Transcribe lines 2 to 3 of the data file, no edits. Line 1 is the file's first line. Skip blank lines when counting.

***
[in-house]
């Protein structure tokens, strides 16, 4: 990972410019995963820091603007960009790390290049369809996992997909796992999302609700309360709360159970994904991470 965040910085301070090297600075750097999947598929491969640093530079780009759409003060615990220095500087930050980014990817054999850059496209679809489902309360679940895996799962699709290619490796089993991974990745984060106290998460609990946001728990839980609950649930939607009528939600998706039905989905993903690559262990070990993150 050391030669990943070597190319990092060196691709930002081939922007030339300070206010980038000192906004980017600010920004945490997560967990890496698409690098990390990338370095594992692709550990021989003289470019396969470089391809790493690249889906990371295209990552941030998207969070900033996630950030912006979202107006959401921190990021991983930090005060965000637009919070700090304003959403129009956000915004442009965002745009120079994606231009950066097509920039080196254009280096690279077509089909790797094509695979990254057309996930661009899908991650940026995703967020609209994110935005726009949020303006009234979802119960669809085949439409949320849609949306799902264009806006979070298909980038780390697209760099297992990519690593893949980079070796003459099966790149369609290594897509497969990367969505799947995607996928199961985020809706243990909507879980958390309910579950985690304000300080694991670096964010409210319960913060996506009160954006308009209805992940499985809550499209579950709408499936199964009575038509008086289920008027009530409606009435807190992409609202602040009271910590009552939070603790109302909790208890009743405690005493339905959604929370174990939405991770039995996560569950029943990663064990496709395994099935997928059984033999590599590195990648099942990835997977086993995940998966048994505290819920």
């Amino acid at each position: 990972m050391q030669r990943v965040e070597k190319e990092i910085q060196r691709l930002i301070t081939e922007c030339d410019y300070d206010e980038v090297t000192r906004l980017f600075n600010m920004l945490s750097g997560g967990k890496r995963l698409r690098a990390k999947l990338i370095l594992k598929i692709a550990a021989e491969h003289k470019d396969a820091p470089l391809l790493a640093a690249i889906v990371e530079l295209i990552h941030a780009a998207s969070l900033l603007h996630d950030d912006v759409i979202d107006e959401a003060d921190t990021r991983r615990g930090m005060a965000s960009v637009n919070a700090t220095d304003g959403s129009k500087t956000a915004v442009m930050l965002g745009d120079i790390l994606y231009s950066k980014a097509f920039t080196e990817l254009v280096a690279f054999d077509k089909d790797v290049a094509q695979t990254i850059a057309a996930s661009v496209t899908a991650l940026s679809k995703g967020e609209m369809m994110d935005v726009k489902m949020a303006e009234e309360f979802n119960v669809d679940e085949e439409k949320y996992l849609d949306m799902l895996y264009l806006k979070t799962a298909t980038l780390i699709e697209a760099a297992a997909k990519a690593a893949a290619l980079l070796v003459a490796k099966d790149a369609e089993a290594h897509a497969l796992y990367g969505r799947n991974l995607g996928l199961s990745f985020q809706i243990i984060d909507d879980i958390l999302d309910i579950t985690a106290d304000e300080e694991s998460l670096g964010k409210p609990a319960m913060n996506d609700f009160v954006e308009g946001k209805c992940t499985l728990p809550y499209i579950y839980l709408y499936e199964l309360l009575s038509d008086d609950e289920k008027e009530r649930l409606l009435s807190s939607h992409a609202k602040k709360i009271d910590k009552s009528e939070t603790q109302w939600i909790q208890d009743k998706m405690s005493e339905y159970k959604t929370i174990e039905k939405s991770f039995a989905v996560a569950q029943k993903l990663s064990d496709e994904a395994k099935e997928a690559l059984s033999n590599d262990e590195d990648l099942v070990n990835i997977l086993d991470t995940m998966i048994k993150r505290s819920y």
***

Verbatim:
């Protein structure tokens, strides 16, 4: 990972410019995963820091603007960009790390290049369809996992997909796992999302609700309360709360159970994904991470 965040910085301070090297600075750097999947598929491969640093530079780009759409003060615990220095500087930050980014990817054999850059496209679809489902309360679940895996799962699709290619490796089993991974990745984060106290998460609990946001728990839980609950649930939607009528939600998706039905989905993903690559262990070990993150 050391030669990943070597190319990092060196691709930002081939922007030339300070206010980038000192906004980017600010920004945490997560967990890496698409690098990390990338370095594992692709550990021989003289470019396969470089391809790493690249889906990371295209990552941030998207969070900033996630950030912006979202107006959401921190990021991983930090005060965000637009919070700090304003959403129009956000915004442009965002745009120079994606231009950066097509920039080196254009280096690279077509089909790797094509695979990254057309996930661009899908991650940026995703967020609209994110935005726009949020303006009234979802119960669809085949439409949320849609949306799902264009806006979070298909980038780390697209760099297992990519690593893949980079070796003459099966790149369609290594897509497969990367969505799947995607996928199961985020809706243990909507879980958390309910579950985690304000300080694991670096964010409210319960913060996506009160954006308009209805992940499985809550499209579950709408499936199964009575038509008086289920008027009530409606009435807190992409609202602040009271910590009552939070603790109302909790208890009743405690005493339905959604929370174990939405991770039995996560569950029943990663064990496709395994099935997928059984033999590599590195990648099942990835997977086993995940998966048994505290819920």
């Amino acid at each position: 990972m050391q030669r990943v965040e070597k190319e990092i910085q060196r691709l930002i301070t081939e922007c030339d410019y300070d206010e980038v090297t000192r906004l980017f600075n600010m920004l945490s750097g997560g967990k890496r995963l698409r690098a990390k999947l990338i370095l594992k598929i692709a550990a021989e491969h003289k470019d396969a820091p470089l391809l790493a640093a690249i889906v990371e530079l295209i990552h941030a780009a998207s969070l900033l603007h996630d950030d912006v759409i979202d107006e959401a003060d921190t990021r991983r615990g930090m005060a965000s960009v637009n919070a700090t220095d304003g959403s129009k500087t956000a915004v442009m930050l965002g745009d120079i790390l994606y231009s950066k980014a097509f920039t080196e990817l254009v280096a690279f054999d077509k089909d790797v290049a094509q695979t990254i850059a057309a996930s661009v496209t899908a991650l940026s679809k995703g967020e609209m369809m994110d935005v726009k489902m949020a303006e009234e309360f979802n119960v669809d679940e085949e439409k949320y996992l849609d949306m799902l895996y264009l806006k979070t799962a298909t980038l780390i699709e697209a760099a297992a997909k990519a690593a893949a290619l980079l070796v003459a490796k099966d790149a369609e089993a290594h897509a497969l796992y990367g969505r799947n991974l995607g996928l199961s990745f985020q809706i243990i984060d909507d879980i958390l999302d309910i579950t985690a106290d304000e300080e694991s998460l670096g964010k409210p609990a319960m913060n996506d609700f009160v954006e308009g946001k209805c992940t499985l728990p809550y499209i579950y839980l709408y499936e199964l309360l009575s038509d008086d609950e289920k008027e009530r649930l409606l009435s807190s939607h992409a609202k602040k709360i009271d910590k009552s009528e939070t603790q109302w939600i909790q208890d009743k998706m405690s005493e339905y159970k959604t929370i174990e039905k939405s991770f039995a989905v996560a569950q029943k993903l990663s064990d496709e994904a395994k099935e997928a690559l059984s033999n590599d262990e590195d990648l099942v070990n990835i997977l086993d991470t995940m998966i048994k993150r505290s819920y």